Comments welcomed and encouraged
Dramatic Portrait Tips
Dramatic by definition, "sudden and striking" amongst other terminology pretty well tells you how an image should affect the viewer of the image.
It should make them react, stop and think, consider the image and what it means to them.
But how do we accomplish this?
Certainly the subject matter is an important component. As is the lighting, and to a point the colour or lack of it.
I also propose that expression and costume (if present) plays a part. Now let's take it a bit further and talk about the post-production part of the image making process.
When I am planning a portrait session, I tend to pre visualize the end result and assemble my shoot based on my end goal. Granted, it doesn't always end up that way, but I know that it is a smart idea for me to have something to strive for even if I end up veering left or right and arriving at a completely different point.
Post production includes all the work done after the original image exposure. When I have the image back in my computer, I undertake a series of tasks that will get me closer and closer to my end goal.
Some of these steps include the adjustment of tones and colour overall, as well as adjustments to smaller areas of the image.
This could be a quick process or could take an hour or longer. It all depends on how I feel about what I am looking at and what I am trying to achieve.
It also could involve the addition of layers of subject matter that takes the image to a different level. By this I mean that I may add a blend of textures, colours, shapes etc in order to move the image closer to the dramatic look I want.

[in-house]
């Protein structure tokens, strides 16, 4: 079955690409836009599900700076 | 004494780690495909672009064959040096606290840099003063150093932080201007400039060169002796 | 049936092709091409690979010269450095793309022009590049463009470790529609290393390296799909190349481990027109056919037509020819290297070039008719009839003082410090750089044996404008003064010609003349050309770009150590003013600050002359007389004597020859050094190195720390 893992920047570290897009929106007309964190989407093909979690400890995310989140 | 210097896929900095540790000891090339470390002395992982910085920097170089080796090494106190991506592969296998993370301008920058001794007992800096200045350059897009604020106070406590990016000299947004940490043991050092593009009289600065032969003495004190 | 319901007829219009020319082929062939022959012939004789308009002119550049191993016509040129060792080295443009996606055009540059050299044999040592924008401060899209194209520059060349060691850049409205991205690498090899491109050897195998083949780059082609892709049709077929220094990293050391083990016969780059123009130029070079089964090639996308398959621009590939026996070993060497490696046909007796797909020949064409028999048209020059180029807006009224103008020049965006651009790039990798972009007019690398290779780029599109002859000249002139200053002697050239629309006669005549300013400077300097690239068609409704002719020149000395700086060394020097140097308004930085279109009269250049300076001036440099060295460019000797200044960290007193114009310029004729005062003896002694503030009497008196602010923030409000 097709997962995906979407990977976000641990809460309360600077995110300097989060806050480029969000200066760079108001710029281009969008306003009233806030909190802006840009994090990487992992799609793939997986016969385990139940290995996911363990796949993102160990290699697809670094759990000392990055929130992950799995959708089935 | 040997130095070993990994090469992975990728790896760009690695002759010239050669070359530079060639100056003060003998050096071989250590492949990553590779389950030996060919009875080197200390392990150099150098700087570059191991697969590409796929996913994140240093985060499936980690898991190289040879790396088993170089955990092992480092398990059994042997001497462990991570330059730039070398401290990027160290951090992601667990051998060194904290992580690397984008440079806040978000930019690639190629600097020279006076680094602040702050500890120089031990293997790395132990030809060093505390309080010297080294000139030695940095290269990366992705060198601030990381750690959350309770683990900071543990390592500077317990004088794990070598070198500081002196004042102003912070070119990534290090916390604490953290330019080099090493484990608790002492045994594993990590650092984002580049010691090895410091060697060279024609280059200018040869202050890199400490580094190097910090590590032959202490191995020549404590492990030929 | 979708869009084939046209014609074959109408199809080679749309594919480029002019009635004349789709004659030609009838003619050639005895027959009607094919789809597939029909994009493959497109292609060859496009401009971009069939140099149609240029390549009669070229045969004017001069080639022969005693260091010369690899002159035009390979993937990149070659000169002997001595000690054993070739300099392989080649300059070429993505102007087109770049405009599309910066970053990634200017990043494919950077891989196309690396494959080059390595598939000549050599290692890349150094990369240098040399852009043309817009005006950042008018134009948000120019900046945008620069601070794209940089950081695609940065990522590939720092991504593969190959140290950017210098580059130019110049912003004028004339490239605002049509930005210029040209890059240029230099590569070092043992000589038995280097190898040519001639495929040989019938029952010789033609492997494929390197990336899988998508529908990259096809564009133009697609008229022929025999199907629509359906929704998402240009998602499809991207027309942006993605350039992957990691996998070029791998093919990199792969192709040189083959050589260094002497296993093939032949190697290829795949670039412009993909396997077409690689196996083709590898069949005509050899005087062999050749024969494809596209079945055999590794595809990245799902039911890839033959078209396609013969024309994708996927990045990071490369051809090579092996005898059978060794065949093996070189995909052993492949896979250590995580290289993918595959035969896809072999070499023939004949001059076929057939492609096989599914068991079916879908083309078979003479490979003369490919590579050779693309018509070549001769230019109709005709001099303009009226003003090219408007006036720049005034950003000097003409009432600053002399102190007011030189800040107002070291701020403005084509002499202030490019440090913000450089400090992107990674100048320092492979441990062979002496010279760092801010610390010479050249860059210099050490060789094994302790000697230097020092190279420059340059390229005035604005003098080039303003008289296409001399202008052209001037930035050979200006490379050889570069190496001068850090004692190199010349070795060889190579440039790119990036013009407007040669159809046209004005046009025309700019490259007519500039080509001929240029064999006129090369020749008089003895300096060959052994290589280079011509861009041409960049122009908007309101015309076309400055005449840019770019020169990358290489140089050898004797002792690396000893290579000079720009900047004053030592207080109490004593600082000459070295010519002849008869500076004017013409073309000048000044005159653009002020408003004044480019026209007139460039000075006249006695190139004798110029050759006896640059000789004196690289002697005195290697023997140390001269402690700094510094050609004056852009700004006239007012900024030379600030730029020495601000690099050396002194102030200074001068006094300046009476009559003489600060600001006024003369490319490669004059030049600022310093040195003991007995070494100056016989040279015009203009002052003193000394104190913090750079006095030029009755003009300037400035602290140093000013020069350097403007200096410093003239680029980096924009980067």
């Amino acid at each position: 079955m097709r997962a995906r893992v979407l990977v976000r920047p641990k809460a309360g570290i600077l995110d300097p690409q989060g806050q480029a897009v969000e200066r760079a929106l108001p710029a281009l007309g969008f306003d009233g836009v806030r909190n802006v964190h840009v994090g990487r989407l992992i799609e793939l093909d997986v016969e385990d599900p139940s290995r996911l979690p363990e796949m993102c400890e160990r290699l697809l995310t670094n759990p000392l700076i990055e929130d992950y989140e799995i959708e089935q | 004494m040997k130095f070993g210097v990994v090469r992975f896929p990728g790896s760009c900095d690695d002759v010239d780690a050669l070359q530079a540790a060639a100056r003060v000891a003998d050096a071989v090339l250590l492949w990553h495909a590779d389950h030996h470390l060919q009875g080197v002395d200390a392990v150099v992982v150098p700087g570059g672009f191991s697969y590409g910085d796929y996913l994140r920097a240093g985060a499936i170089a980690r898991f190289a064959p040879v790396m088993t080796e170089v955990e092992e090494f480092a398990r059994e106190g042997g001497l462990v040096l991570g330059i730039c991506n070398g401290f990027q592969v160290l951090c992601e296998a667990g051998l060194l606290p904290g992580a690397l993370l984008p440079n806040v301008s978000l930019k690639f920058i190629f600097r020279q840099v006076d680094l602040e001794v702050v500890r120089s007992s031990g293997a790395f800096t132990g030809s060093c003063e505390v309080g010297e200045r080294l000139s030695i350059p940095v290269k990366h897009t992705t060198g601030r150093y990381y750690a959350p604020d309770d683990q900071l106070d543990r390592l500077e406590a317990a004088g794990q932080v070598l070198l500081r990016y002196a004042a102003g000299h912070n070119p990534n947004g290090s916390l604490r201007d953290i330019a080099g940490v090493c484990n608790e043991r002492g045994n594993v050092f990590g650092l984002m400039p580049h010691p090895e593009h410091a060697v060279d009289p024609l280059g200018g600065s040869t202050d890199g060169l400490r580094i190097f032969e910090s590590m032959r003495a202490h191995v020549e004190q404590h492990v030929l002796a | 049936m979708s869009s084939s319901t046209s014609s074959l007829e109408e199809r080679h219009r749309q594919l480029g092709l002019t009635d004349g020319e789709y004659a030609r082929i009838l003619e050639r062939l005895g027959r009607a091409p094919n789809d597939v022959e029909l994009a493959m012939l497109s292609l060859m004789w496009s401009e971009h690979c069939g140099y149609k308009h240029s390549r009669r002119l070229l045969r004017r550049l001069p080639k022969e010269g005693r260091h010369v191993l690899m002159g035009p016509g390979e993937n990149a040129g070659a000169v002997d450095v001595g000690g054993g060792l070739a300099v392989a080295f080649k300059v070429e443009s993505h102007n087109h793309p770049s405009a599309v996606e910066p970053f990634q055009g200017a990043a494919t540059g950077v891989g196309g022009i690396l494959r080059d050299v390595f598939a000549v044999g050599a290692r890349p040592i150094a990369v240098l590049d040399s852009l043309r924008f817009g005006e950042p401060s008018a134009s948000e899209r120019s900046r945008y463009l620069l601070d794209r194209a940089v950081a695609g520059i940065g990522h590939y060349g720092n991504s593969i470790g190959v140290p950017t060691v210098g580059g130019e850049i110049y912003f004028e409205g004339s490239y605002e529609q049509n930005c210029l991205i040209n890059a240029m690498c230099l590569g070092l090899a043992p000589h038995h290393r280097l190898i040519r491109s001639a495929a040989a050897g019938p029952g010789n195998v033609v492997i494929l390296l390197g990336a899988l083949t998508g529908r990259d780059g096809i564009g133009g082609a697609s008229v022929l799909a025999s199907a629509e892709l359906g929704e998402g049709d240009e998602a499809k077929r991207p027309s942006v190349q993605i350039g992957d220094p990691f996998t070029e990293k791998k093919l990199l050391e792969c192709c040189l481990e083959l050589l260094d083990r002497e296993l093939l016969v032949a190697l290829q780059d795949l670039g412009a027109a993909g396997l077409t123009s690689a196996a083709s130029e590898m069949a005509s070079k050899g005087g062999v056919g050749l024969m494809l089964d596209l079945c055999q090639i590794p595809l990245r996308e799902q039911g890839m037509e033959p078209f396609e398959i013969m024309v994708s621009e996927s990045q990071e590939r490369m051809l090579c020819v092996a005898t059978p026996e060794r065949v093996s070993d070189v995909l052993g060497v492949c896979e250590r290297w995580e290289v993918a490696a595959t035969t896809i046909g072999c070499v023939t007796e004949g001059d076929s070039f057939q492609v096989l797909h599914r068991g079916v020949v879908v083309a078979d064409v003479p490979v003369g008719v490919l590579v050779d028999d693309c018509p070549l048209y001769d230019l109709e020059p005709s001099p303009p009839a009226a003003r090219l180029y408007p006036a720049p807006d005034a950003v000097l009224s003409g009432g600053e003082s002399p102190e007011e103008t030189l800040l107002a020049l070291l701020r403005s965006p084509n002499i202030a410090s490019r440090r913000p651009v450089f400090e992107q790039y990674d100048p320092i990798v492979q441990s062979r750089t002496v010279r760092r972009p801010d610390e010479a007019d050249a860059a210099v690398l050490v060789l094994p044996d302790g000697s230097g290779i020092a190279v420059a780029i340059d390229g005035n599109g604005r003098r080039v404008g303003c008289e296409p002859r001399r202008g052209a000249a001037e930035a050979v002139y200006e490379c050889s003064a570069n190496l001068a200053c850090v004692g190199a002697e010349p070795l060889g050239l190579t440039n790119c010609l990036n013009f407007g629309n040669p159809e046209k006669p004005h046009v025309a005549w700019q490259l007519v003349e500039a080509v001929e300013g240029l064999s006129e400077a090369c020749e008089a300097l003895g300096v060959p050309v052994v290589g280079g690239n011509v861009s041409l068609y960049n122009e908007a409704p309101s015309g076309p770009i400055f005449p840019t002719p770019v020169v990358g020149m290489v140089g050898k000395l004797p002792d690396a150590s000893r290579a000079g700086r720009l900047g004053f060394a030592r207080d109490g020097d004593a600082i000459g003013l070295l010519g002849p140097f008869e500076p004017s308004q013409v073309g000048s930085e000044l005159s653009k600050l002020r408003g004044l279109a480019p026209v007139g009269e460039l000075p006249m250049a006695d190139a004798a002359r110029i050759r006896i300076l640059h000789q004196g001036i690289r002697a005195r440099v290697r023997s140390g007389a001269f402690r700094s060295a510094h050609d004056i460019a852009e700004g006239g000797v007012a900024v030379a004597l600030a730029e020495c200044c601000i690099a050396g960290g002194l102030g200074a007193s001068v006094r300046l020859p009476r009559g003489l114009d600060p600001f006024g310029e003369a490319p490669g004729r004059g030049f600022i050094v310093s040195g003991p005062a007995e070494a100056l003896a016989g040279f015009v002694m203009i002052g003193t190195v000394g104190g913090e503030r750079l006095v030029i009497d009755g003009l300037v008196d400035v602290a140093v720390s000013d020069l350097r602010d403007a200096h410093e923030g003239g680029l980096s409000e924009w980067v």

The image above for example (provided by a photographer on Unsplash.com), started out as a fairly simple portrait against a white background. Upon considering the character of the person, with his water soaked body and stressful body position, I felt that it was indeed a portrait expressing stress or distress.
From this I felt that a colour change was inline with my goal. Adding a layer of green, that I had shot earlier as well as the blur made this a much more impactful image. If you can imagine the portrait as a simple shot, against a clean white wall, I'm sure you will agree that the image before you truly expresses the idea of stress.
Making dramatic portraits should be a process that starts well before the shoot begins and doesn't wrap up until well into post production.
Using layers of textures that you shoot yourself (keep a library of textures) will give you a breadth of options.
Shooting for the drama can add a whole new range to your portfolio of offerings and in your art work as well.
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